Frank Lubey – Frank, 32, was always one year ahead of the draft, so he never served in World War II, instead staying home to marry George's former sweetheart, Lydia. He draws up Larry's horoscope and tells Kate that Larry must still be alive, because the day he died was meant to be his 'favorable day.' This strengthens Kate's faith and makes it much harder for Ann to reveal the letter to her.

Lydia Lubey - Lydia, 27, was George's love interest before the war; after he went away, she married Frank and they quickly had three children. She is a model of peaceful domesticity and lends a much-needed cheerful air to several moments of the play.

Jim Bayliss – Jim is a successful doctor, but is frustrated with his life. He wants to become a medical researcher, but continues in his job as it pays the bills. He is a close friend to the Keller family and spends a lot of time in their backyard.

Sue Bayliss - Sue is Jim's wife: needling and dangerous but affectionate, she too is a friend of the Keller family, but is secretly resentful of what she sees as Chris's bad idealistic influence on Jim. Sue confronts Ann about her resentment of Chris in a particularly volatile scene, revealing to Ann that the neighbors all think Joe is guilty.

Bert – Bert is a little boy who lives in the neighborhood; he is friends with the Bayliss' son Tommy and frequently visits the Kellers' yard to play "jail" with Joe. He only appears twice in the play. The first time he appears, his part seems pretty unimportant , but the second time he appears his character gets more important as he sparks a verbal attack from mother when mentioning "jail," which highlights Joe's secret.

Unseen characters

Larry Keller - Larry has been MIA for some years at the start of the play, however he has an effect in the play through his mother's insistence that he is still alive and his brother's love for his childhood sweetheart. Comparisons are made in the story between Larry and Chris with their father describing Larry as the more sensible one with a "head" for business. At the end of the play, Ann reveals a letter written by Larry pronouncing him committing suicide out of shame for what his father did.

Steve Deever - ("Peter Smell" in the 1947 movie) George and Ann's father. Steve is sent to prison for the shipping of faulty parts - a crime which he and the successfully exonerated Keller committed.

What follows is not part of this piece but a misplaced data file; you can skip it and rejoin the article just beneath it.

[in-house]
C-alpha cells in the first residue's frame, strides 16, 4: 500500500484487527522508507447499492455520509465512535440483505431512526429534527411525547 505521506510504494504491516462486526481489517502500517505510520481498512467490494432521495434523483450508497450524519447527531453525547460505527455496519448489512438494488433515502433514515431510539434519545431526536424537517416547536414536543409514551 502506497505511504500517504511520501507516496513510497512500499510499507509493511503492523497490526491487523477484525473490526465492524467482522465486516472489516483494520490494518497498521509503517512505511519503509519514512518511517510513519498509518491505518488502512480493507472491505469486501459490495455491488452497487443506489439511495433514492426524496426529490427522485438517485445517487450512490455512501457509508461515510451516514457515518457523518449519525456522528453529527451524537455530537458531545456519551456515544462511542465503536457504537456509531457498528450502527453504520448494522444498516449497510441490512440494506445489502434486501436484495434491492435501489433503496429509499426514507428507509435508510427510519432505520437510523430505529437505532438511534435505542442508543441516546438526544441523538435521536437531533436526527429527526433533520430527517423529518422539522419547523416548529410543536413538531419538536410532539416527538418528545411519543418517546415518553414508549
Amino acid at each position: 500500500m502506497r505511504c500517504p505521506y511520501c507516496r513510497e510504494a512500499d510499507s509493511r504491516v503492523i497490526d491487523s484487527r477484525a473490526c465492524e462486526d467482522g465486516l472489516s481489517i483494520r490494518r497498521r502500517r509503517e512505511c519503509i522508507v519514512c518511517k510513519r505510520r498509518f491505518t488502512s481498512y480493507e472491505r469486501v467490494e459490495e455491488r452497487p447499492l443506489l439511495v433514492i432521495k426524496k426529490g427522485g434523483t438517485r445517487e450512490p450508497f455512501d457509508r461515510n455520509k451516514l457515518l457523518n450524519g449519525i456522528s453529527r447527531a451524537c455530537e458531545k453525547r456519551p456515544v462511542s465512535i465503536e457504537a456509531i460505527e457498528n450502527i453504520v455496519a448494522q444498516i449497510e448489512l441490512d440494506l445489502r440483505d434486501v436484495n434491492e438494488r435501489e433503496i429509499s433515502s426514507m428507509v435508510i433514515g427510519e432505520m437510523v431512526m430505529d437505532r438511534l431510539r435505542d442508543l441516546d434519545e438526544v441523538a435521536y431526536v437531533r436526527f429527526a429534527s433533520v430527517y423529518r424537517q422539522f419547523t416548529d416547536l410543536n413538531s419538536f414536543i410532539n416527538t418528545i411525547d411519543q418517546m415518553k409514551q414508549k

Synopsis

Act I

The Penguin edition of All My Sons

The play begins on a Sunday in late August 1946. Joe Keller is reading the Sunday paper and talking to his neighbors, Dr. Jim Bayliss and Frank Lubey. Frank talks about a horoscope for Joe's son Larry that he is compiling for Kate Keller, Joe’s wife. Jim's wife, Sue, and Frank's wife, Lydia, each make brief appearances.

Ann Deever, the Kellers' former next-door-neighbor, has come to visit the family and is asleep upstairs. While waiting for her, Joe and Chris talk about Larry's memorial tree, which has blown down during the night. Larry was reported missing during World War II and is presumed MIA, as there has been no contact with him for more than three years. Kate clings to the hope that he will come back, but Chris feels that it is wrong to keep up such a pretence for her. Bert comes by to play jail with Joe and runs off to patrol the neighborhood.

Chris admits to his father that he wants to marry Ann; however, Ann was Larry’s girlfriend before he served in World War II, and since Kate does not believe Larry to be dead, Ann is still technically "Larry's girl." By marrying Ann, Chris is effectively pronouncing Larry dead, so Joe fears that Kate will object to the proposal of marriage.

Kate emerges and describes her nightmare from the evening before; it is about Larry falling from his plane and crying her name. She objects when Chris tells her that the family should try to forget Larry. Kate admits to Joe that she is suspicious about why Ann has come to visit; she tells him that she knows that Ann believes with her that Larry is still alive, and tells Joe that he must keep believing also. Bert reappears, but is harshly banished by Kate.

When Ann finally comes down, everyone talks about how beautiful and mature she looks, and the family engages in smalltalk until Kate asks Ann if she is still waiting for Larry. Ann says that she is not, and realizes for the first time how deeply Kate's hope runs.

It is revealed that Steve Deever, Ann’s father, is serving time for the deaths of 21 pilots who crashed over Australia due to the faulty cylinder heads shipped out by the Keller/Deever factory in 1943. Keller insists that it was Steve's crime and recalls how he successfully appealed against his conviction for the crime while Steve remained in prison. Keller reacts strongly to Ann's conviction that her father is guilty. Ann has refused all contact with her father since Larry was reported missing, and insists that her father's actions may have related to Larry's death.

When Chris and Ann are left alone in the yard, they reveal their love for each other; however, Ann senses that Chris seems somehow ashamed, and asks him to tell her about it so their relationship can be an honest one. Chris recounts his experience of losing his company during a battle in the War. He is still angry that at home, life has continued as normal, and this affects his ability to accept the gift of having Ann.